Koi may jump out of your pond and die.
Stephen M. Meyer
Q. I have maintained aquariums for 11 years and have had great success. Ponds and koi are a different story. I built a 1000- to 1200-gallon, formal above- ground pond. I introduced 25 koi about 4 inches in length each. The pond had two Tetra G pond filters, a fountain with a filter on the pump, and several types of floating plants. I do 20-percent water changes weekly. I have two questions.
First, during the summer five koi died. Two committed suicide by jumping out of the water. The others had no obvious symptoms after an external examination. Upon internal examination, however, I found their stomachs or intestinal tracts were twisted. It appeared that half of the stomach had been turned upside down, with part full of food and the rest of the tract empty. What caused this?
Second, living in Colorado and having an above-ground pond, I decided to move the koi indoors for the winter. I purchased a 135-gallon horse trough and placed it under the kitchen table (made my wife really happy). I attached two canister filters, two bio-wheel filters and one Tetra G sponge filter to it. In October of 1994 I moved the koi indoors.
The tank cycled great. I had zero ammonia, zero nitrite, zero nitrate and a pH of 7.0. I lost six koi that jumped out, so I installed a glass top. In the fourth month (January 1995) nine koi died in a 24-hour period. I cannot find anyone who can pinpoint what happened. The fish did not have any internal or external symptoms. I determined that a toxin had gotten into the tank. In desperation, I did a 100-percent water change and tank scrub down. I did find a small piece of lead, about the size of a little fingernail, and as thick as aluminum foil. There was also white slime dripping out of the biowheels. Could this kill the fish? Might it be the coating on the horse trough?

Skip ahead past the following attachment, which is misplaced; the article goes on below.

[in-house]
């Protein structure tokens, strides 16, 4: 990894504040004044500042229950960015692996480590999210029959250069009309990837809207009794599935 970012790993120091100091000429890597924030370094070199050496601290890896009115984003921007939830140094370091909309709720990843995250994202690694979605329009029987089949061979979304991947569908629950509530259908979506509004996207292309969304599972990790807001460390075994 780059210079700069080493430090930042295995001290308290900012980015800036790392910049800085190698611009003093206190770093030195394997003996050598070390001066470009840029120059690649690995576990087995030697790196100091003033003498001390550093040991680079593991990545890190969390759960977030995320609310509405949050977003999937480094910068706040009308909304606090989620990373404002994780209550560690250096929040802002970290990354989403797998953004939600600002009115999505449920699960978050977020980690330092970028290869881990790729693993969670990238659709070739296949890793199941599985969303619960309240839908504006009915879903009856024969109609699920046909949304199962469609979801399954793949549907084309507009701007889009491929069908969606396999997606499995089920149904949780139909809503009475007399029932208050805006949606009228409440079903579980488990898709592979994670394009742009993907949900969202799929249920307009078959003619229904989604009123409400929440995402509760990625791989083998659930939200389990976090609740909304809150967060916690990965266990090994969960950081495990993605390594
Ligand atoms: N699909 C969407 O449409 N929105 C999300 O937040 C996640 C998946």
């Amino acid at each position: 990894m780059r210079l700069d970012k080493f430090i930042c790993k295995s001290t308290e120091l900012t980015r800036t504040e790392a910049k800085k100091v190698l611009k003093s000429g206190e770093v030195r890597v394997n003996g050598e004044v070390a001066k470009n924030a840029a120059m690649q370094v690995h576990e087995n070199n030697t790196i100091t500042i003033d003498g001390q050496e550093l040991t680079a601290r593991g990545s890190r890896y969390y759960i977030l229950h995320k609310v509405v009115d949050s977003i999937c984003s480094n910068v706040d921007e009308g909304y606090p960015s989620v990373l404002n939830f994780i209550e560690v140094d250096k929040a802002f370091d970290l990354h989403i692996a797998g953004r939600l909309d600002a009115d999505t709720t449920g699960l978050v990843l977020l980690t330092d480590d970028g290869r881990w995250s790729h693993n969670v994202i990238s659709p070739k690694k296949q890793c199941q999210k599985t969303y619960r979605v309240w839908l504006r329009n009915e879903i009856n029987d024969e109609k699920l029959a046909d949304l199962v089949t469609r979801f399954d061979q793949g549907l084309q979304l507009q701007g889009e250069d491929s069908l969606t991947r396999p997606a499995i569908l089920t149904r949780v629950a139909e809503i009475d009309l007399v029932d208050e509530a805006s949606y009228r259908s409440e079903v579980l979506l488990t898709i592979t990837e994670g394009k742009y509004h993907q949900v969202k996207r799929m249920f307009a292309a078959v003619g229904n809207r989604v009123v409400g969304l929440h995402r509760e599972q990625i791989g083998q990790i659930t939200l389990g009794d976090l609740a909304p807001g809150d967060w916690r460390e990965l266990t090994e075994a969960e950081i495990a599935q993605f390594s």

A. Well, my assessment of you situation is not going to make you happy. First, koi do jump. They jump for fun, for exercise, for who knows what.
If your fish are systematically jumping out the water it is because they do not want to stay there. Usually this is caused by intolerable water conditions: too low or too high pH, irritating concentrations of ammonia or nitrite, too low oxygen concentrations, or chlorine in the water.
Koi do not have stomachs — they have long, winding, twisted, looped intestinal tracts. So what you observed in your koi was a normal digestive tract layout.
I am absolutely certain that your winter setup deaths had nothing to do with the lead flake you found in the tank, nor with material or coating on the horse trough (which is made of a PVC plastic and is perfectly safe). Nor is it some mysterious toxin. The white slime you describe could be several things: mineral deposits leaching out of the water or concentrated dissolved organic substances from fish slime and food wastes.
Given what you have told me, the problem is almost certainly low oxygen levels in the water. You have too many fish in too small a volume of water, with too little oxygen. Larger koi tend to succumb to low oxygen sooner than small koi. This may be an intermittent problem — for example, one that occurs after a heavy feeding — rather than a chronic problem. The large number of sudden deaths within a short period of time supports this assessment.
I assume your water does not contain chlorine. If it does, and you do not treat it properly, chronic chlorine exposure could explain all your problems.
You did not say if you regularly measure pH and nitrogen pollutant levels. A high-capacity biological filter serving a very high fish load (as you had in the tank) will lower the pH significantly over time. Koi do not care for a pH under 6.5. With indoor holding tanks you should routinely measure water quality each week.
Had you started out with 10 fish in the indoor tank, they all would have made it. What you are watching is a biological system degenerating to carrying capacity. Mother Nature solves the problem of too many fish in too little water under stressful conditions by killing some of the fish. And, of course, those fish are almost always the favorites or most expensive animals.